As I squinted my eyes, regained my balance, and tried to ask them what they legitimately wanted me to write about, they began to spew random phrases out of their mouths. “The time we got drunk at the cabin in the woods,” “Halloween,” “LOL, that one time on Spring Break,” “When I passed out on your couch,” “That one time [my girlfriend, name redacted] threw up in her own shoe, dumped it off the balcony, and put the shoe right back on her foot.” It was like waking up on that first day of spring and hearing all the birds chirping, except instead of cardinals and robins, it was a bunch of college girls wearing Lululemon, holding Starbucks and staring at their iPhones. As they talked more and more about nothing in particular, I began to realize it, to see the fundamental truth: these girls didn’t necessarily want someone to write about them and to catalogue their day: they wanted the world to validate them in their basicness. They want to be told they’re basic.
As this realization hit me, I felt my world turn inside out. This was mainly because the shots of fireball that I took before the party were starting to catch up with me, but it was also a tiny bit because I finally began to understand so many things that my girlfriend and her friends do. They don’t wear Uggs, leggings, and rugby polos to brunch because they want to; they wear them so people know that they’re basic. They want to be called out on the fact that they go to Starbucks too much, or “of course” they have iPhones or drive Jettas. They don’t get monogrammed vests or shirts or flasks because it’s classy: they get them to have their initials engraved on their clothing, proclaiming their basicness (author’s note: I’m personally a huge fan of monograms).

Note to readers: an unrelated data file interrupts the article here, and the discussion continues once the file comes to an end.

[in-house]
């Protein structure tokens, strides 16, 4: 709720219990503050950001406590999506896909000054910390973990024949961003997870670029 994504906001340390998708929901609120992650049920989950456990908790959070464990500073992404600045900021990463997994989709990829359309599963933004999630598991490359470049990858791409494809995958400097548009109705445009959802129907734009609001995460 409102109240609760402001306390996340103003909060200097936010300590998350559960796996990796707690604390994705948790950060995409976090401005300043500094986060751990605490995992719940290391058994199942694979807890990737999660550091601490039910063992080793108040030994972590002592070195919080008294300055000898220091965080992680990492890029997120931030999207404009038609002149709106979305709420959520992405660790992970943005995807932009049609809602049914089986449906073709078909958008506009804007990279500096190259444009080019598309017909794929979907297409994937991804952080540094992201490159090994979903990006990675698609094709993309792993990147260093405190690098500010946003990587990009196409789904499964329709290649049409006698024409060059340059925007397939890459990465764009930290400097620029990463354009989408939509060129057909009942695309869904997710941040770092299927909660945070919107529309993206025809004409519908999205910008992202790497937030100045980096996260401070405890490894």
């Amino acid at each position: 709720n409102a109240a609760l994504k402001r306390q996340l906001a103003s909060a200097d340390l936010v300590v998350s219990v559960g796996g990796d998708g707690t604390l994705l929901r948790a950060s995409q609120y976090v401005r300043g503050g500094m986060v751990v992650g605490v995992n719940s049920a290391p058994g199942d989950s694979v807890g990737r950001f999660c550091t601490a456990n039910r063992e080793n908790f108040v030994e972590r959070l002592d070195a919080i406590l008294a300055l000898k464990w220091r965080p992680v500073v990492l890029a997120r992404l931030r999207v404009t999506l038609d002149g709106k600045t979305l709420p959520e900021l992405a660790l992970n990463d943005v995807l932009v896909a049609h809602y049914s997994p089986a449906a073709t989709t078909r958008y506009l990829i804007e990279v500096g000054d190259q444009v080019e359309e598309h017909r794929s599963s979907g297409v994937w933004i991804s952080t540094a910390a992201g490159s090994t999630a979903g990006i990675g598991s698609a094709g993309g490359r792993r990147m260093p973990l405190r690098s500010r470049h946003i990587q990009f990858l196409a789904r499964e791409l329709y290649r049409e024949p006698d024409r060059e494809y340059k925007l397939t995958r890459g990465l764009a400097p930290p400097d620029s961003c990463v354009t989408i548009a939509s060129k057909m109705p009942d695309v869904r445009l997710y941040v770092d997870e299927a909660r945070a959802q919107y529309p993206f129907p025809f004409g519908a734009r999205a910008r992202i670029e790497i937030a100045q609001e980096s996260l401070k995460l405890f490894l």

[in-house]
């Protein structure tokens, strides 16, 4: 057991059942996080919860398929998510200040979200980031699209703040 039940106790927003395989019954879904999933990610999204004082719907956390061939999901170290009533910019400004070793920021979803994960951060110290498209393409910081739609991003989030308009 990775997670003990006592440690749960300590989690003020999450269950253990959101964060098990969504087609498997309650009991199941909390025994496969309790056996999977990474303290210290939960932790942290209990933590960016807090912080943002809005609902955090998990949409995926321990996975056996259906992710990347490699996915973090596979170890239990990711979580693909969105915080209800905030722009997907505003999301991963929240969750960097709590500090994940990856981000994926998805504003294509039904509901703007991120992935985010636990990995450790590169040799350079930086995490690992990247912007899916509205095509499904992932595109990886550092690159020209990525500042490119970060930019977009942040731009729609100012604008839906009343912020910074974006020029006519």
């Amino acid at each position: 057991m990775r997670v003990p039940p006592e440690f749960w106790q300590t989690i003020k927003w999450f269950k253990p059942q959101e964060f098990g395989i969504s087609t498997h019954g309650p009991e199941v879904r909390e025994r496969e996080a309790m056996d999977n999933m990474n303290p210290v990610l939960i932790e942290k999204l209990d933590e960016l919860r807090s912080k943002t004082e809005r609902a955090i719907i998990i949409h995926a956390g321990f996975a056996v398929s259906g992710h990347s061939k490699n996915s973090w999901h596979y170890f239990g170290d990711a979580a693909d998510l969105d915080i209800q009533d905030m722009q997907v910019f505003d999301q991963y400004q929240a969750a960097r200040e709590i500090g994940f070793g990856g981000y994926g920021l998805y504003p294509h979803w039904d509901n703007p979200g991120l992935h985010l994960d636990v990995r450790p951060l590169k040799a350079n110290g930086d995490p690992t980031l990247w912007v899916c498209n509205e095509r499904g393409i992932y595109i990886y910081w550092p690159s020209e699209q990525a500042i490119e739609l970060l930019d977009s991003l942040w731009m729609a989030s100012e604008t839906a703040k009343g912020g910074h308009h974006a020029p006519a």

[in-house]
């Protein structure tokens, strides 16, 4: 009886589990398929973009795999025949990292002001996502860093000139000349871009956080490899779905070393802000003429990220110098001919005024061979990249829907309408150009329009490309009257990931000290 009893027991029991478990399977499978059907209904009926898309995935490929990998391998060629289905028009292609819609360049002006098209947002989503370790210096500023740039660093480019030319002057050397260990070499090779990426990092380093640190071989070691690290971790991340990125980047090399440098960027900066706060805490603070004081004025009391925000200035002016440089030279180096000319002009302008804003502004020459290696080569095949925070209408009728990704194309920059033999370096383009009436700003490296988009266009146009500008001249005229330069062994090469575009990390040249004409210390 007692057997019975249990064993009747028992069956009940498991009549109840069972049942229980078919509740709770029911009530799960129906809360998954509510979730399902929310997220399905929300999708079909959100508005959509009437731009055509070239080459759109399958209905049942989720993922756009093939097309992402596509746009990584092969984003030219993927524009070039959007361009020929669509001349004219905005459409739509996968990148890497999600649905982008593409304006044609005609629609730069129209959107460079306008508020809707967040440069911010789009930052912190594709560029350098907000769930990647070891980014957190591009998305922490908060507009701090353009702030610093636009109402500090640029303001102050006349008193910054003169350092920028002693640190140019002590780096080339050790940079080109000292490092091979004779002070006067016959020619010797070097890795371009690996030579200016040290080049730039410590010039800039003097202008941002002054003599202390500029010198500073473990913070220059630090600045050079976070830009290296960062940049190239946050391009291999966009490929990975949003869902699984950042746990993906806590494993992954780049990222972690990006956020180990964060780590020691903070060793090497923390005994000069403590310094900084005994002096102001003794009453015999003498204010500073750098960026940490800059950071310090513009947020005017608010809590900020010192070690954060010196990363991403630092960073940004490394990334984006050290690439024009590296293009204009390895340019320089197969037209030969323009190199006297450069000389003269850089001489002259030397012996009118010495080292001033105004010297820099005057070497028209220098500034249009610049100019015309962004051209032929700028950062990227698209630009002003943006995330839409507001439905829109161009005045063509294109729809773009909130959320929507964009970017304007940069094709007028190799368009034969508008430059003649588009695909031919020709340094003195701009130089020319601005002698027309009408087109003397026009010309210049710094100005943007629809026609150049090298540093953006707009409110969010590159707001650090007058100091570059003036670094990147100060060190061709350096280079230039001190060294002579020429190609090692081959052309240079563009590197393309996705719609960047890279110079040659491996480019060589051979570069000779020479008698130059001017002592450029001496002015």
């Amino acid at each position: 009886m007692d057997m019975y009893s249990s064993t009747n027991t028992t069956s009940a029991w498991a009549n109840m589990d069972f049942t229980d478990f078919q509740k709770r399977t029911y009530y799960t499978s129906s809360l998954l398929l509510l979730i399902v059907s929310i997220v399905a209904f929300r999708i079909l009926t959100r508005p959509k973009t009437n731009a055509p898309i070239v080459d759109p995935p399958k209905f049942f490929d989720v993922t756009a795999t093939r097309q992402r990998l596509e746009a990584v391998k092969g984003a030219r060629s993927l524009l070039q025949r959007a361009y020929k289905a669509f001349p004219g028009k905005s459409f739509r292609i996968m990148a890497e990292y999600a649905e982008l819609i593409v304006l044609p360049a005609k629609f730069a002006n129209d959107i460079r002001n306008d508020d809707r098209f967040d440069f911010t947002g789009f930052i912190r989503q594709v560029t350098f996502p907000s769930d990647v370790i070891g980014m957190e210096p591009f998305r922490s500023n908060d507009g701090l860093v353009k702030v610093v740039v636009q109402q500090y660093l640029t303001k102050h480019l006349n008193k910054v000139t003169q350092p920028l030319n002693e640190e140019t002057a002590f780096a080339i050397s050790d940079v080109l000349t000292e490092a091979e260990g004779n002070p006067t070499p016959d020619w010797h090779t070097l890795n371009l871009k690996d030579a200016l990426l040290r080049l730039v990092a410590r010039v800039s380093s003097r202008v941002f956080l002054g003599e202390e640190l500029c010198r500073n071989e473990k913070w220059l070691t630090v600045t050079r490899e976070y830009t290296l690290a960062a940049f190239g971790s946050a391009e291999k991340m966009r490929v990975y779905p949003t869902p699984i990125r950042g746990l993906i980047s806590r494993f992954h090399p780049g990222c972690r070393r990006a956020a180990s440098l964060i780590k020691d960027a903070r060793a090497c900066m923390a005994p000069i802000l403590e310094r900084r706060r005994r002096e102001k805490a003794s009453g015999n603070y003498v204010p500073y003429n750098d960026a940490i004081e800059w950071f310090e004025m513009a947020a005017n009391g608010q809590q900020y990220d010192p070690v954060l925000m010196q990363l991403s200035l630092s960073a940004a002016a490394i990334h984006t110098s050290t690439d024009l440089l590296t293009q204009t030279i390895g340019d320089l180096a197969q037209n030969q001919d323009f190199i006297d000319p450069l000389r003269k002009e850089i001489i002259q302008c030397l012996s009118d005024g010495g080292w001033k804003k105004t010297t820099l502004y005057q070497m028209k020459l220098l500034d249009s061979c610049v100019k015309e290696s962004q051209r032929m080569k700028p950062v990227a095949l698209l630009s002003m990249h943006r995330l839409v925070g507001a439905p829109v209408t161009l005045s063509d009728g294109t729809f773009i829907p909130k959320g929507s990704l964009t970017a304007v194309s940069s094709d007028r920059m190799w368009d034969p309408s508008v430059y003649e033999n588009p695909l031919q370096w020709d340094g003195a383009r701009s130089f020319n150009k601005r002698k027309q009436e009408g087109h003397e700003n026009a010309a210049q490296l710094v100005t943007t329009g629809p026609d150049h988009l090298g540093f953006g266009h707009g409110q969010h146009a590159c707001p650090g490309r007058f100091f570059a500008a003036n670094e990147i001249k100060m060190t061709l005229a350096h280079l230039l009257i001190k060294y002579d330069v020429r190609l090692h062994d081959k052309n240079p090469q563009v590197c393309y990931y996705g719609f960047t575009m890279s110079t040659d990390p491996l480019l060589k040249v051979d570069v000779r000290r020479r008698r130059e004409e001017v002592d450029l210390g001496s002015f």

As they continued to jabber on about this and that like Cris Collinsworth and his undying love for quarterbacks who throw ducks and never have to answer for any of their transgressions that are so much a bigger deal than possibly underinflated balls, I knew that with this knowledge, my life would change forever. I have now taken one small step for men everywhere in understanding the female psyche. However, I still long way to go in this endeavor, and I will still continue to struggle to know what my girlfriend is thinking and doing 95% of the time. Case in point: I went with her to get her hair colored the other night; that shit took two and a half hours, and all she got was a bunch of tinfoil pieces with weird paste put on her hair. I honestly couldn’t even see a difference when she was done. It takes me 15 minutes for the woman at Super Cuts to cut my hair perfectly; what is this one hundred and fifty minute bullshit? But even though I was sufficiently confused for those two and a half hours, I can say one thing: honey, you looked basic as fuck. .